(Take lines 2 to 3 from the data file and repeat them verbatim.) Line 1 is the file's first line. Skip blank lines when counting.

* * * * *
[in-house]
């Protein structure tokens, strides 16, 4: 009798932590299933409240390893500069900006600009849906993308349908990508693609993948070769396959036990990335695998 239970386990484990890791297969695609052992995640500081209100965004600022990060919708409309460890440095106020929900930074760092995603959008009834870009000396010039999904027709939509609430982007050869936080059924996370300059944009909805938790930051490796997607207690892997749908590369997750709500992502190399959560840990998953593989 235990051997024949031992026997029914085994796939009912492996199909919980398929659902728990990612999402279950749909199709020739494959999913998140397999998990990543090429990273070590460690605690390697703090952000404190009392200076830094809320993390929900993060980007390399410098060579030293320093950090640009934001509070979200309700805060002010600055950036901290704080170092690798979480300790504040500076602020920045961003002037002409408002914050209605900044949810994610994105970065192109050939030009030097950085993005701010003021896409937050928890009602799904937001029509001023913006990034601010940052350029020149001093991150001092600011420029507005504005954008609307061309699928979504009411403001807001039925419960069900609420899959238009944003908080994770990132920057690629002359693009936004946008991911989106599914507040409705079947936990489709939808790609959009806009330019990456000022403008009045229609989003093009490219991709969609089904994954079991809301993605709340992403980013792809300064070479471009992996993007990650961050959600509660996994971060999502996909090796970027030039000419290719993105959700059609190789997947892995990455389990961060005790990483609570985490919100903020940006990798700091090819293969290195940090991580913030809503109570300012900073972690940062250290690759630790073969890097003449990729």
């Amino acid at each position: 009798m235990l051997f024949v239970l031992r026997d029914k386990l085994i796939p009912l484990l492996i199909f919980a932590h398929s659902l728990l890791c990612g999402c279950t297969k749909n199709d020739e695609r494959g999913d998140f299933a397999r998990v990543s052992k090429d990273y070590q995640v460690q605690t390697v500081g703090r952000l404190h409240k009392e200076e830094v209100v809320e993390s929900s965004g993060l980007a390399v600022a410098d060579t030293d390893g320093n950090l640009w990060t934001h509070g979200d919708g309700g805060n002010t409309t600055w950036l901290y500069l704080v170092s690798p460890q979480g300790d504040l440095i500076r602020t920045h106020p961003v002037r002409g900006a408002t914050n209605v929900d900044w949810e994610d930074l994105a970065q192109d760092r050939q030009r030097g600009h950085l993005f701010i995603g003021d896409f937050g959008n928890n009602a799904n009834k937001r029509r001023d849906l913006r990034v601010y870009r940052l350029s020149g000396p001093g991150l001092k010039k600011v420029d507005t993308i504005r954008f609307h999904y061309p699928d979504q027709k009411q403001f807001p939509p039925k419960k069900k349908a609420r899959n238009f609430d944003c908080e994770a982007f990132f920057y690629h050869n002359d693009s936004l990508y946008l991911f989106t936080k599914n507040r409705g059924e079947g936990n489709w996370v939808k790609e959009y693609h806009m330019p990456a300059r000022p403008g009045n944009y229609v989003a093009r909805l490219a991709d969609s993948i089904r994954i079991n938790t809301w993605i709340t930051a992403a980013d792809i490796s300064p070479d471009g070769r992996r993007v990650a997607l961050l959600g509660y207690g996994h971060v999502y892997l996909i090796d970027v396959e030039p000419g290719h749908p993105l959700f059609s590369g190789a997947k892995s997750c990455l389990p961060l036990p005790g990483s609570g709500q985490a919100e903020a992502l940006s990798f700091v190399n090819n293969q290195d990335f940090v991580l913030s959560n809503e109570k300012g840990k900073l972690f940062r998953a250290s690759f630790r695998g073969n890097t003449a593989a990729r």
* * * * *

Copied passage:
């Protein structure tokens, strides 16, 4: 009798932590299933409240390893500069900006600009849906993308349908990508693609993948070769396959036990990335695998 239970386990484990890791297969695609052992995640500081209100965004600022990060919708409309460890440095106020929900930074760092995603959008009834870009000396010039999904027709939509609430982007050869936080059924996370300059944009909805938790930051490796997607207690892997749908590369997750709500992502190399959560840990998953593989 235990051997024949031992026997029914085994796939009912492996199909919980398929659902728990990612999402279950749909199709020739494959999913998140397999998990990543090429990273070590460690605690390697703090952000404190009392200076830094809320993390929900993060980007390399410098060579030293320093950090640009934001509070979200309700805060002010600055950036901290704080170092690798979480300790504040500076602020920045961003002037002409408002914050209605900044949810994610994105970065192109050939030009030097950085993005701010003021896409937050928890009602799904937001029509001023913006990034601010940052350029020149001093991150001092600011420029507005504005954008609307061309699928979504009411403001807001039925419960069900609420899959238009944003908080994770990132920057690629002359693009936004946008991911989106599914507040409705079947936990489709939808790609959009806009330019990456000022403008009045229609989003093009490219991709969609089904994954079991809301993605709340992403980013792809300064070479471009992996993007990650961050959600509660996994971060999502996909090796970027030039000419290719993105959700059609190789997947892995990455389990961060005790990483609570985490919100903020940006990798700091090819293969290195940090991580913030809503109570300012900073972690940062250290690759630790073969890097003449990729």
């Amino acid at each position: 009798m235990l051997f024949v239970l031992r026997d029914k386990l085994i796939p009912l484990l492996i199909f919980a932590h398929s659902l728990l890791c990612g999402c279950t297969k749909n199709d020739e695609r494959g999913d998140f299933a397999r998990v990543s052992k090429d990273y070590q995640v460690q605690t390697v500081g703090r952000l404190h409240k009392e200076e830094v209100v809320e993390s929900s965004g993060l980007a390399v600022a410098d060579t030293d390893g320093n950090l640009w990060t934001h509070g979200d919708g309700g805060n002010t409309t600055w950036l901290y500069l704080v170092s690798p460890q979480g300790d504040l440095i500076r602020t920045h106020p961003v002037r002409g900006a408002t914050n209605v929900d900044w949810e994610d930074l994105a970065q192109d760092r050939q030009r030097g600009h950085l993005f701010i995603g003021d896409f937050g959008n928890n009602a799904n009834k937001r029509r001023d849906l913006r990034v601010y870009r940052l350029s020149g000396p001093g991150l001092k010039k600011v420029d507005t993308i504005r954008f609307h999904y061309p699928d979504q027709k009411q403001f807001p939509p039925k419960k069900k349908a609420r899959n238009f609430d944003c908080e994770a982007f990132f920057y690629h050869n002359d693009s936004l990508y946008l991911f989106t936080k599914n507040r409705g059924e079947g936990n489709w996370v939808k790609e959009y693609h806009m330019p990456a300059r000022p403008g009045n944009y229609v989003a093009r909805l490219a991709d969609s993948i089904r994954i079991n938790t809301w993605i709340t930051a992403a980013d792809i490796s300064p070479d471009g070769r992996r993007v990650a997607l961050l959600g509660y207690g996994h971060v999502y892997l996909i090796d970027v396959e030039p000419g290719h749908p993105l959700f059609s590369g190789a997947k892995s997750c990455l389990p961060l036990p005790g990483s609570g709500q985490a919100e903020a992502l940006s990798f700091v190399n090819n293969q290195d990335f940090v991580l913030s959560n809503e109570k300012g840990k900073l972690f940062r998953a250290s690759f630790r695998g073969n890097t003449a593989a990729r």